Adding a Custom Font On Checklists

Adding a Custom Font

With the font picker in the Checklist Editor, it is possible to add your very own custom font! All you have to do is scroll down to the bottom of the options list and choose "Custom..."

Once you have this custom option selected, you'll notice two additional fields pop up. These are where you can put the information for your custom font. 

These new fields will be for adding in the CSS that the checklist will use to display your new font ("Custom Font CSS") and the URL where your custom font is hosted ("Custom Font URL").

Start by adding in the CSS that the checklist will use to display your font. In this field you'll simply add in the value that would normally come after the font-family property in your web app's CSS. For example in this case, we're trying to add in the Homemade Apple font from Google Fonts for our sister website Napcues, where family members can posts notices to others telling them when to wake them up from their nap.

The CSS to use this font in our application would normally look like this: 

font-family: 'Homemade Apple', cursive;

Don't be intimidated by this! The first part is just the portion of our CSS rule that tells the browser we want to change the font-family we're using for the checklist and the part after the colon tells the browser what font families to actually use. Note that for this example, we have our awesome "Homemade Apple" font and then "cursive" specified. The "cursive" is a back up font in case our Google Font doesn't load. You don't have to include a backup font, but it is usually a good way to make sure that all your users have a good experience. 

Note, if you are using Google Fonts, the site is super helpful and will tell you what to write for this CSS! Just add a font on the site, click on the little box that says "Family Selected" and it will give you a slide-out with lots of helpful information that looks a something like this:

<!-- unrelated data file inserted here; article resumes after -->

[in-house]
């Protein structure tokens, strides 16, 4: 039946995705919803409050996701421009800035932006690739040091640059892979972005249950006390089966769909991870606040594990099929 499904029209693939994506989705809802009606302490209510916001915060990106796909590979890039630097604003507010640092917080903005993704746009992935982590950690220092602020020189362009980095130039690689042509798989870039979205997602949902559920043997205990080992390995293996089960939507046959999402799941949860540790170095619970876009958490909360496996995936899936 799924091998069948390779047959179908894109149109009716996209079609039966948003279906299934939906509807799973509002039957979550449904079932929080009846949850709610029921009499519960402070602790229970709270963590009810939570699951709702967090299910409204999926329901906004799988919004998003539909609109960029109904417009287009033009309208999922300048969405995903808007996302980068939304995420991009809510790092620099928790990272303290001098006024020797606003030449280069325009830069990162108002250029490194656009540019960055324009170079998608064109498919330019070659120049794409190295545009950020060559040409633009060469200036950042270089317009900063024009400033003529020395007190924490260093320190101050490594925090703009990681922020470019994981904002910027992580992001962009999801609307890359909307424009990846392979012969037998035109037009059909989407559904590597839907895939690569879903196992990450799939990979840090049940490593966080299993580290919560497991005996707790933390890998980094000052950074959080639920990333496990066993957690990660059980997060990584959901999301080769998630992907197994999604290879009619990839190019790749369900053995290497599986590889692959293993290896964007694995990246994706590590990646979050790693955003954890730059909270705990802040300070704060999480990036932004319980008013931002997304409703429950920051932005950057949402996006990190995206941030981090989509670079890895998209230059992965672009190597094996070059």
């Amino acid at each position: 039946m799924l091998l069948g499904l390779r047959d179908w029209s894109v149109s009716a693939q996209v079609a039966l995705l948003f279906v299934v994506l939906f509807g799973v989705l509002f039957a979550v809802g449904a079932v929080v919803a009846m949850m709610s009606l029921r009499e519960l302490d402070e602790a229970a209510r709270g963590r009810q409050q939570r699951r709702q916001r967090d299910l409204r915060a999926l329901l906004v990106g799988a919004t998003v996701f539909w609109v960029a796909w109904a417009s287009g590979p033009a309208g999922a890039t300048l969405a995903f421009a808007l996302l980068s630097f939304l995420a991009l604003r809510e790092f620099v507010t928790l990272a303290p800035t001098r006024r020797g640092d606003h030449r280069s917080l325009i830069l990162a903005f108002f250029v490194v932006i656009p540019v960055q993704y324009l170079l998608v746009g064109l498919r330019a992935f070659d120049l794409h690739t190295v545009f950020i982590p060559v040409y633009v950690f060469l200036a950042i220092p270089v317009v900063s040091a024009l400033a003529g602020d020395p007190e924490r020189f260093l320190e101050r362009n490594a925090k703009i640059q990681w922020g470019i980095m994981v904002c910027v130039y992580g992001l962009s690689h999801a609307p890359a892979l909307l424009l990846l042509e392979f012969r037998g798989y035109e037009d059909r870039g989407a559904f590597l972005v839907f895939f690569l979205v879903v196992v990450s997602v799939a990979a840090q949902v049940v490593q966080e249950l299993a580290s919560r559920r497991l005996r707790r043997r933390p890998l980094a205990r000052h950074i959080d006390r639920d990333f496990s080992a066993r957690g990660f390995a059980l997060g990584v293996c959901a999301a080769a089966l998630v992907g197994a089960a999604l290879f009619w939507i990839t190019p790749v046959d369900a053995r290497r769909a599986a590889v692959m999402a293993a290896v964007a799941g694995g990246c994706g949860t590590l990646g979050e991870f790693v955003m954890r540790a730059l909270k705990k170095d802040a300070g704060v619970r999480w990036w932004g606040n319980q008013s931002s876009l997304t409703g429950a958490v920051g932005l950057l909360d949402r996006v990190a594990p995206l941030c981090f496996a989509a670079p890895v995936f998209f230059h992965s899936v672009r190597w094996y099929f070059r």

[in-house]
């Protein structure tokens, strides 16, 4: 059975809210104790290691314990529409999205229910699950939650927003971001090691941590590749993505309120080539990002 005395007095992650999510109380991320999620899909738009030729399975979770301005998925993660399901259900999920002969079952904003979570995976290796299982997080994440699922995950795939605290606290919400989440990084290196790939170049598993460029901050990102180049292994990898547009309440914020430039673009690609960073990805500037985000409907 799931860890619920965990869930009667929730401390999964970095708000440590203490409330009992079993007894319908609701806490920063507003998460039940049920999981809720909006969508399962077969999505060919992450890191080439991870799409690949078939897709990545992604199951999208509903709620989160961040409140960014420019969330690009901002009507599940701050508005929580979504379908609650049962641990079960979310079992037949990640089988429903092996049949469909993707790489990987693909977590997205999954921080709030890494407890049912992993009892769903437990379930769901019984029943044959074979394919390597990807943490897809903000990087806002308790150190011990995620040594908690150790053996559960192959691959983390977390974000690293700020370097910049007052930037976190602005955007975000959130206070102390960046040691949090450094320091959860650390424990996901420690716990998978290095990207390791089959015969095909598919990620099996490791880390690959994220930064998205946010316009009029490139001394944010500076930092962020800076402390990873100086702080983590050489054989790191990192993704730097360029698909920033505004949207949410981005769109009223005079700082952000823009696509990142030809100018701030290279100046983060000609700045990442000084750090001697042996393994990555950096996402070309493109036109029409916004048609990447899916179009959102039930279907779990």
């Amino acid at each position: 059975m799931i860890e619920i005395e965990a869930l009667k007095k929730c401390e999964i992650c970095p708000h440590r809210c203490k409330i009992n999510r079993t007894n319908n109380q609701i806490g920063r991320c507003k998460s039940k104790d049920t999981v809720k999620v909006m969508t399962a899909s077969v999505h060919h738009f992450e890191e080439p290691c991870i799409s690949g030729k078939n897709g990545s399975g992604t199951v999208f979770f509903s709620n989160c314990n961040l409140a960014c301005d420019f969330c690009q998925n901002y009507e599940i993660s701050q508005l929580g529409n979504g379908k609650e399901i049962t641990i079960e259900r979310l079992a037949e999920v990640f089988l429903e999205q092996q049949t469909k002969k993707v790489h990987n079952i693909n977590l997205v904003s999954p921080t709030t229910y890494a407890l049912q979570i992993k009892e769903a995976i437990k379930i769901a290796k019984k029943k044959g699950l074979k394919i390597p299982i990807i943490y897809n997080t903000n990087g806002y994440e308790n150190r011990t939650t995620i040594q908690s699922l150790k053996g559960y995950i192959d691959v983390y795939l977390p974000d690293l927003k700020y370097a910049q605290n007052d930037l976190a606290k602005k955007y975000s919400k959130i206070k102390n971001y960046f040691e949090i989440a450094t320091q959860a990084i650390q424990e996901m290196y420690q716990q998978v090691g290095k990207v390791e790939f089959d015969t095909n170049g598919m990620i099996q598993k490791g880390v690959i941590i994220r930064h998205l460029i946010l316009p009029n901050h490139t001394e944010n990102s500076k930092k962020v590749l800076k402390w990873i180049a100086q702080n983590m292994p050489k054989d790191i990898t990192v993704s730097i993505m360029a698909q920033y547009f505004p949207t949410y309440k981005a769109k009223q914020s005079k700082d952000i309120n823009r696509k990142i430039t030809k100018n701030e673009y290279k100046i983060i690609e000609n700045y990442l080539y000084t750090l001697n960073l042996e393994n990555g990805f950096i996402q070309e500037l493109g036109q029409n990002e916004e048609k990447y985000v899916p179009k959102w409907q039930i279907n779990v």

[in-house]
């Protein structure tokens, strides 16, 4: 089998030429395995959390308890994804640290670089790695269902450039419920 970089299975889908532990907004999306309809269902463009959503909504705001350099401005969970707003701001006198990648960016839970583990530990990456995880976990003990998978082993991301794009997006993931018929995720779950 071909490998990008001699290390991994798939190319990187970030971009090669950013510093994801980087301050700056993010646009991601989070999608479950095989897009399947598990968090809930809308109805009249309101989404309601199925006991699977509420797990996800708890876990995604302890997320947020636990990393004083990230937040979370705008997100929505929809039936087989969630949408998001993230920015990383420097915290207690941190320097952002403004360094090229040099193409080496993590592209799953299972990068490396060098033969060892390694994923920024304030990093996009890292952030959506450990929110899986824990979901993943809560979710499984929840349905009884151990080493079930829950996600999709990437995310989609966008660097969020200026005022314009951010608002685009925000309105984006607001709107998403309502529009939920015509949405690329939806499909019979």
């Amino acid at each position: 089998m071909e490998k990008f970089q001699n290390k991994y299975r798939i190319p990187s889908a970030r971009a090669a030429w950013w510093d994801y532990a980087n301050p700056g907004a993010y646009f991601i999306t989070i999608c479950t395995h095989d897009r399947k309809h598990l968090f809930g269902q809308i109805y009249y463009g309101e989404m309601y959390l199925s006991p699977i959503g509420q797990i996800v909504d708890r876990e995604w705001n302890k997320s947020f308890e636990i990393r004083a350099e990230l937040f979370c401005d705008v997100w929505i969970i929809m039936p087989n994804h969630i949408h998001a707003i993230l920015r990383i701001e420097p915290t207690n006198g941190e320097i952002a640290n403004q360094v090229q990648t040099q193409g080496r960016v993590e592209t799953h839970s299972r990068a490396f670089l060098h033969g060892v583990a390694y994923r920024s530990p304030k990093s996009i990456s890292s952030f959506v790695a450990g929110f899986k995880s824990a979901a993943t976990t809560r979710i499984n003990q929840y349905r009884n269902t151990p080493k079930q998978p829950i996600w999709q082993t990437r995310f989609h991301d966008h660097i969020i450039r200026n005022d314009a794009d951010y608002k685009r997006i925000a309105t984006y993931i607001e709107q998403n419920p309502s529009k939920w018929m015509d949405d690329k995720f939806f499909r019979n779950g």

Once you've figured out what CSS to use, you can type it into the "Custom Font CSS". Your editor should now look something like this: 

When you add in the CSS rule you can leave the semicolon at the end or take it out. Either one will work.

Don't be afraid that your checklist still doesn't show your custom font. It still needs to know where to get your custom font from on the world wide web. This is the url that your font is hosted at. If you're not sure what this URL is, it will usually be in your web application somewhere as a <link> tag. 

If you're using Google Fonts, this is another place where the aforementioned helpful slide-out has your back. You can look at the href that is in the <link> tag and copy paste that URL into the "Custom Font URL" box. 

At this point your checklist should be showing your custom font!

(Uh oh, looks like Napcues is going to have to go back to the drawing board)

Common Issues

If your font still isn't showing up the right way there are a couple of things to think about.

  • Make sure that the URL is actually serving up your font
    • The URL that you are putting in the "Custom Font URL" field actually needs to send your font over. It should be sending something that looks like code. If you paste the URL into your browser and you get something that looks like a regular website, chances are you don't have the right link to the place where the font itself is hosted.
  • Make sure that your Custom Font CSS doesn't have the font-family part of the rule
    • We take care of the font-family part for you! The checklist only needs the name of your font and a backup font if you're using one to display things the right way. You're not writing the full CSS rule, just giving us the part that goes after font-family.
  • You have a typo in the CSS or URL
    • If things still aren't displaying, go back and make sure that you don't have a typo in the CSS or the URL that you gave us. Don't worry, it happens to the best of us!